September 13, 2018
Sexual minorities in the United States are poorer than are their straight peers, and the income gap is even wider among women, according to research published online in the Journal of Epidemiology & Community Health.
Study co-authors, all faculty members in the UNC Gillings School of Global Public Health’s Department of Maternal and Child Health, include Kerith Conron, ScD, adjunct associate professor, Shoshana Goldberg, PhD, assistant professor, and Carolyn Halpern, PhD, professor and chair.
Socioeconomic status is a key aspect of health and wellbeing across the life course, but often, it is viewed only as a statistic rather than as a potentially modifiable factor in the poorer health experienced by sexual minorities, say the researchers.
To address this, they drew on data from the U.S. National Longitudinal Study of Adolescent to Adult Health. The study, which began in 1994, has been tracking the long-term health of nearly 21,000 teens in grades 7-12 at the time.
The current study focused on what had happened to 14,051 of these teens by the time they were ages 24-34 in 2008-2009.
Most of these participants (93 percent) were straight, but of the 7 per cent who identified themselves as being other than 100 percent heterosexual (including bisexual, mostly homosexual, and 100 percent homosexual), more of these were women – 761 (10.5 percent) vs. 295 (just over 4 percent).
Sexual minority women were less likely to graduate from college, and more likely to be poor/nearly poor than were their straight peers, after taking account of potentially influential factors.
They also were more likely to be enduring economic hardship, to be in receipt of welfare payments/food stamps, and to feel that they had lower social status.
Many of these differences lessened, however, when educational attainment was factored in, “suggesting that promoting the achievement of sexual minority girls and young women may serve to reduce economic inequalities,” the authors wrote.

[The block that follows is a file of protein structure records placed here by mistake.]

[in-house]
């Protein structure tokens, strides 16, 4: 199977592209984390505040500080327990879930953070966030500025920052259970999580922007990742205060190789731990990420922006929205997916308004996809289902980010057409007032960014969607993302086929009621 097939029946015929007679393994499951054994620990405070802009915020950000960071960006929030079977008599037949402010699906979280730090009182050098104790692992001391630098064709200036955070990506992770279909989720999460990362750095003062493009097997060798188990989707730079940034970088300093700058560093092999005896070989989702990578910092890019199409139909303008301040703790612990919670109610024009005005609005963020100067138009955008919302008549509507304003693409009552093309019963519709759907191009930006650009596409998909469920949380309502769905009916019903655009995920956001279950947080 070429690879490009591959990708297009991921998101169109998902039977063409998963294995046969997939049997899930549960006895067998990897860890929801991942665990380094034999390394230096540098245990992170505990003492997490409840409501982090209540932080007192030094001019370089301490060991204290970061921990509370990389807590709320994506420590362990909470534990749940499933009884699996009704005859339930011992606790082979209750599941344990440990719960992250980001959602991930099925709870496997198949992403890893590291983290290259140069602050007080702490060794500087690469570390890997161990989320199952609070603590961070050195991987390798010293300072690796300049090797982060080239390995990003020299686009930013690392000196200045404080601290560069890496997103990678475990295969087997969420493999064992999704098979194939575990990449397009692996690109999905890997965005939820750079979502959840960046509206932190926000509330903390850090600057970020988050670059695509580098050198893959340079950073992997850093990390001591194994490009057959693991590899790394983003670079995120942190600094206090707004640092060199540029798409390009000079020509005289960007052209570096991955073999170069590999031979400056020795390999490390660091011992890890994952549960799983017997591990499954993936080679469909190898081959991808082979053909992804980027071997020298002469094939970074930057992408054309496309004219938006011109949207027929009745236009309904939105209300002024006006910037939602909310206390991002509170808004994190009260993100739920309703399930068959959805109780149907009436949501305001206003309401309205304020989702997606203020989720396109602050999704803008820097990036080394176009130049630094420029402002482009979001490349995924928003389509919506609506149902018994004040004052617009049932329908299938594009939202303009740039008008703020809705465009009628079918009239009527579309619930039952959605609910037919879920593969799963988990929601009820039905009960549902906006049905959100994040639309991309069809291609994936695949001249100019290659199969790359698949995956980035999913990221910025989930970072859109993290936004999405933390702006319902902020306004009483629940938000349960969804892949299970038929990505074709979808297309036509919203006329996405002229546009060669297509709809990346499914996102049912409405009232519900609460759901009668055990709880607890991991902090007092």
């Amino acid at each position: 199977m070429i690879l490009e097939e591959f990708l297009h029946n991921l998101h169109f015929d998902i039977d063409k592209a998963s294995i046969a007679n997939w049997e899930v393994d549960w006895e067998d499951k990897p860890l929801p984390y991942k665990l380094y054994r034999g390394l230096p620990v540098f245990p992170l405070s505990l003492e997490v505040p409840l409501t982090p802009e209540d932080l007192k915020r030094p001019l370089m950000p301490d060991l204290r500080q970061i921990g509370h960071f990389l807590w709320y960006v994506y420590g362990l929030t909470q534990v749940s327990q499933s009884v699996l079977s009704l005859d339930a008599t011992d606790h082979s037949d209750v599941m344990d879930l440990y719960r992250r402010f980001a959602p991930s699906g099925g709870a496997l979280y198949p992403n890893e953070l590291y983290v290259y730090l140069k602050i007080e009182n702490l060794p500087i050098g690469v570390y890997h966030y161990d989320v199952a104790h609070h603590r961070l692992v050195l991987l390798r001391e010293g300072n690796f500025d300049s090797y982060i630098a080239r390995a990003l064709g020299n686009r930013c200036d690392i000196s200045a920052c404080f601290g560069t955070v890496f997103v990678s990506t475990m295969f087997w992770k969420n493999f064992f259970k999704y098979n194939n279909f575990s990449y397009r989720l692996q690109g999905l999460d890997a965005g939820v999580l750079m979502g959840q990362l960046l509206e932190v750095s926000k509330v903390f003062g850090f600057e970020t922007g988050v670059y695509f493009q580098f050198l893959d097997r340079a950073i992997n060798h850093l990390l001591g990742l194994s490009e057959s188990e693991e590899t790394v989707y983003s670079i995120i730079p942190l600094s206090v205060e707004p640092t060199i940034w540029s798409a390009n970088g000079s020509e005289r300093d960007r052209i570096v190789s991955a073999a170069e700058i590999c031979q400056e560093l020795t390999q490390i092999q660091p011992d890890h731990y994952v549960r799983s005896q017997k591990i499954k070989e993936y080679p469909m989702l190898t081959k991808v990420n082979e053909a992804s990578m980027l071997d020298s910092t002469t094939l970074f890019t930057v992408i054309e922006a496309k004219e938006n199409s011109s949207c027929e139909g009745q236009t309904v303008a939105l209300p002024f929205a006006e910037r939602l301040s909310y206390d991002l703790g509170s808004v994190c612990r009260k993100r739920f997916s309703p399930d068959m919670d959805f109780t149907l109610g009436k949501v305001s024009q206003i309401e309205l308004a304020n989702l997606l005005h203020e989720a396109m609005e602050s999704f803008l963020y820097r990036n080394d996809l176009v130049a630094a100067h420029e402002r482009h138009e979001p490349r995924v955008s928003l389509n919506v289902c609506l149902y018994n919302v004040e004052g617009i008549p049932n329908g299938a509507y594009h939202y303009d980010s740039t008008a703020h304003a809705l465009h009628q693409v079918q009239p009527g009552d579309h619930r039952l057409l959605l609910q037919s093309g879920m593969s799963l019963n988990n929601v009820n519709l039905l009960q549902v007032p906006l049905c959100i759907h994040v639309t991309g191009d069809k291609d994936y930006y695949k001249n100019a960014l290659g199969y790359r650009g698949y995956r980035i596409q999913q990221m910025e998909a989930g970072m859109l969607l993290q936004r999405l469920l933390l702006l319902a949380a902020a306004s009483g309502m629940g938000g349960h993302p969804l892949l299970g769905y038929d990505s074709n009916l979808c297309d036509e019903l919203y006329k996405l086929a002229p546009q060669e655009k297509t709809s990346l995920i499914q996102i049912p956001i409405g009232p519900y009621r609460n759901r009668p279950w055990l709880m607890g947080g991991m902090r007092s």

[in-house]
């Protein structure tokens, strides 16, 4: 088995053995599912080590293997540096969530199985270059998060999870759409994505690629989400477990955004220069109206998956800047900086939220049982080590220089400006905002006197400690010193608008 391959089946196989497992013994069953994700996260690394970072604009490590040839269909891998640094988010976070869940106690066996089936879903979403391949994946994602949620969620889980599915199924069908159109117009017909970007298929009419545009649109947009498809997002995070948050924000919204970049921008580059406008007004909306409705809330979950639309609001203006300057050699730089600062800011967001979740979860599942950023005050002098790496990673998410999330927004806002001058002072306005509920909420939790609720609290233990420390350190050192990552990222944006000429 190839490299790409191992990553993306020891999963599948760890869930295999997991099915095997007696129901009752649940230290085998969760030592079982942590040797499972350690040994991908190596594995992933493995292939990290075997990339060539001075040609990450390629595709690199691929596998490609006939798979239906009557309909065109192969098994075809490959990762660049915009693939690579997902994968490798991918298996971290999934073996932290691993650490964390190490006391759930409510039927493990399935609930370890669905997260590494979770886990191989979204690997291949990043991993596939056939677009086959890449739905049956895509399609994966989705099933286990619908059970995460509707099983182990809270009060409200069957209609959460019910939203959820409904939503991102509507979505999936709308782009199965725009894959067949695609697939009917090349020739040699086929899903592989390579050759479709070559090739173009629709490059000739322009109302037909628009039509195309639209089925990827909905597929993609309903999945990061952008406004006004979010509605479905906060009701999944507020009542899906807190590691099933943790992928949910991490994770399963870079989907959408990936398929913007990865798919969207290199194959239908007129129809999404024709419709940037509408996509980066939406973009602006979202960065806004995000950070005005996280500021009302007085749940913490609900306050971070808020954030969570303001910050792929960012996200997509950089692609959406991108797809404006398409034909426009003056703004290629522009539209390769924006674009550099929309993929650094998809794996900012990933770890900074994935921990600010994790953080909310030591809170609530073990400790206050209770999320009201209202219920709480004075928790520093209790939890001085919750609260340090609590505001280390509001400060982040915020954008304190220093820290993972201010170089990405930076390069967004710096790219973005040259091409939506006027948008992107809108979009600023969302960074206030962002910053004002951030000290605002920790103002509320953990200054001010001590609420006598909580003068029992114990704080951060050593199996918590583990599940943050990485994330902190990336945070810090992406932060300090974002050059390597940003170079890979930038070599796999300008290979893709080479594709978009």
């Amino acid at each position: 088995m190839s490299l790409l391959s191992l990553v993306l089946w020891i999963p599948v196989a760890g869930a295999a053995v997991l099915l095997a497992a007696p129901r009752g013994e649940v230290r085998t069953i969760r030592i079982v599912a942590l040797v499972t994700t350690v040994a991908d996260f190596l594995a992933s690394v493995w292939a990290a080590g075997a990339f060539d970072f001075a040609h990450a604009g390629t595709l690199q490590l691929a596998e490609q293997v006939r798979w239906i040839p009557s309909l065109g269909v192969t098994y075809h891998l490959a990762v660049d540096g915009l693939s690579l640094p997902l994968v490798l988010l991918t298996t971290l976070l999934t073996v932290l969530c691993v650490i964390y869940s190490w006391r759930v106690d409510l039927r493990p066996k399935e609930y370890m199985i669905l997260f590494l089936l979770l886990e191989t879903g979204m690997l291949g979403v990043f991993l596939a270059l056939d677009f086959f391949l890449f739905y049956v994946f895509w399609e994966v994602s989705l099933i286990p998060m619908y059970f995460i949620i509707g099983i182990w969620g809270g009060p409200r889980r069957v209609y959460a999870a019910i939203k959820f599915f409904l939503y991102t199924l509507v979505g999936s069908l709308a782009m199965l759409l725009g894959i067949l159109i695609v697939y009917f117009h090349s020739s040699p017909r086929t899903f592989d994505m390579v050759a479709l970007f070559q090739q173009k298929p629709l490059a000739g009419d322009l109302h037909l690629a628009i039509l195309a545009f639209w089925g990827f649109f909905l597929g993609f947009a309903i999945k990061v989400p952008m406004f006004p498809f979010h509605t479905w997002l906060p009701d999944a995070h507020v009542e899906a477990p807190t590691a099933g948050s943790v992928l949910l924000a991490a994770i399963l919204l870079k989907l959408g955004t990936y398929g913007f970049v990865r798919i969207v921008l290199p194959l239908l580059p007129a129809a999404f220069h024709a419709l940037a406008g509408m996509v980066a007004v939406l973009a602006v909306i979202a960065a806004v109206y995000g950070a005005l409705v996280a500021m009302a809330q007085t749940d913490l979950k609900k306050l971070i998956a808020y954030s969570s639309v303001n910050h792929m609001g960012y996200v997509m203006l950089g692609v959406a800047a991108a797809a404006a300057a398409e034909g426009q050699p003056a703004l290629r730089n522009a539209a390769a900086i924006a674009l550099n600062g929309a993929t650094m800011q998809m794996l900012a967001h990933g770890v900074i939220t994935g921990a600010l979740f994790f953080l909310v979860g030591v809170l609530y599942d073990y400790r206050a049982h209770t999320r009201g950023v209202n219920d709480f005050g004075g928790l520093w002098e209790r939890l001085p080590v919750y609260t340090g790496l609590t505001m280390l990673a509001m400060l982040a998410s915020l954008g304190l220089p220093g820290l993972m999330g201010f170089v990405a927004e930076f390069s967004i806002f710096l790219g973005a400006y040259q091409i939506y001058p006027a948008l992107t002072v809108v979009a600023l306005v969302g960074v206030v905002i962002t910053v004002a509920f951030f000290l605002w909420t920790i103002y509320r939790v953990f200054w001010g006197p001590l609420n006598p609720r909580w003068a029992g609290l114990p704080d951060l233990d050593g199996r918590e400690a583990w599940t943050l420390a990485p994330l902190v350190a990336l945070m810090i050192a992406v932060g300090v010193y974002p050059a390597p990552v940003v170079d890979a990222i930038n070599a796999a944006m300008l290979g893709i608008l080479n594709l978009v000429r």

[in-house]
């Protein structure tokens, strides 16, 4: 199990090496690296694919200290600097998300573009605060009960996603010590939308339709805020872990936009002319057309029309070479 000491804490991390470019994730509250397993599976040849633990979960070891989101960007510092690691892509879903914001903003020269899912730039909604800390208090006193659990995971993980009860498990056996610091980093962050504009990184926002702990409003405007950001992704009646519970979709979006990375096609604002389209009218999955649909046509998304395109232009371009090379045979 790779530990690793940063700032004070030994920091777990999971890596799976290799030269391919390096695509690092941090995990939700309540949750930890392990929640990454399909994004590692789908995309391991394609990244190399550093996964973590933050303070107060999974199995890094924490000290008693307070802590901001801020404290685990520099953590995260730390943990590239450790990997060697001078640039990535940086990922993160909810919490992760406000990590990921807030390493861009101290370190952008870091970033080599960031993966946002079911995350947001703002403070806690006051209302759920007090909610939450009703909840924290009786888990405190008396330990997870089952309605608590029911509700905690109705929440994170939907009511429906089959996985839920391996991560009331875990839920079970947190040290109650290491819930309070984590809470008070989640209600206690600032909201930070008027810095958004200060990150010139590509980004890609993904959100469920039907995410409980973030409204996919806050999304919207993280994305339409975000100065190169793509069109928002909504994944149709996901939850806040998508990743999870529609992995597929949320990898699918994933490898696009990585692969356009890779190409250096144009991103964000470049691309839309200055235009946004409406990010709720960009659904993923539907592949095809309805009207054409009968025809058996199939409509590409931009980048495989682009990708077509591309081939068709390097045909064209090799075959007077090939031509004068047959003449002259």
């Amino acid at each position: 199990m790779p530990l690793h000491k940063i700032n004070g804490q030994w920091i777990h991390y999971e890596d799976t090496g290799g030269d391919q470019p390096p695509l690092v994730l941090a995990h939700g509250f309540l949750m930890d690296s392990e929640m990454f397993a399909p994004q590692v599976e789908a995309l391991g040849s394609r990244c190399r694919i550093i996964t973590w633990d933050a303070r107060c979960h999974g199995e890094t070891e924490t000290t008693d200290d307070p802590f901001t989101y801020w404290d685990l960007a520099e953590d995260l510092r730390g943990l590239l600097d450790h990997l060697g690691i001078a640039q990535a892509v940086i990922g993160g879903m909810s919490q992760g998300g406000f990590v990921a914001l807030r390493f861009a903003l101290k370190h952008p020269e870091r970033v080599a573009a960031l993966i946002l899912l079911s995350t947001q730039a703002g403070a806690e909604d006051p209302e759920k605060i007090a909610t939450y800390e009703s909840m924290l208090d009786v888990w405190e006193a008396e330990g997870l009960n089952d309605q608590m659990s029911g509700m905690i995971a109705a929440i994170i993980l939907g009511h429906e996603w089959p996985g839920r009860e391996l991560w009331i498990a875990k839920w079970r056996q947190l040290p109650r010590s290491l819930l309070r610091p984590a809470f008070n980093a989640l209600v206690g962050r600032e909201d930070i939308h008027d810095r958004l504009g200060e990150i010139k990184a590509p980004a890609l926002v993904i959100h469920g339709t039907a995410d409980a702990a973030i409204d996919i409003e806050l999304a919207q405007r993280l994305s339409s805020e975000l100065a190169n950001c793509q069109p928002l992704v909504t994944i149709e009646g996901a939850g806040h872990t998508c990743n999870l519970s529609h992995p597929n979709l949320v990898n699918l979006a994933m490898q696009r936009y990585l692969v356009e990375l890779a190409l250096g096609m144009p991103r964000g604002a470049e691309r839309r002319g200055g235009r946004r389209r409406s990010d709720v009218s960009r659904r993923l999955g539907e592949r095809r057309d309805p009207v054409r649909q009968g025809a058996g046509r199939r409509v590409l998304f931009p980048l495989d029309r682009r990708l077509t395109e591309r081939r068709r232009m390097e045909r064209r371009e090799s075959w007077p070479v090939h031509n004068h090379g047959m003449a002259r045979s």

Sexual minority men were more likely than their straight peers to have a college education, but even so, they earned less and were more likely to report economic hardship in the preceding year than did their straight peers.
“This pattern,” the authors wrote, “suggests that sexual minority males experience wage discrimination.”
Both sexual minority men and women were less likely to be homeowners, and this was particularly true for sexual minority women of black, Asian and Hispanic ethnicity.
Among men, the picture was more mixed, as sexual minority men of black, Asian or Hispanic ethnicity were better off than were their white peers, but white sexual minority men were less likely than their straight peers to be among the highest earners.
This is an observational study, and as such, can’t prove causality, the authors note, saying that further research is warranted.
“However,” they say, “the findings indicate that poverty, with accompanying economic strain, is an unappreciated ‘sexual minority’ issue for women. [Socioeconomic status] should be considered an important pathway through which sexual orientation health inequalities are generated.”
Conron also is Blachford-Cooper Distinguished Scholar and research director at the University of California at Los Angeles School of Law’s Williams Institute.
Contact the Gillings School of Global Public Health communications team at email@example.com.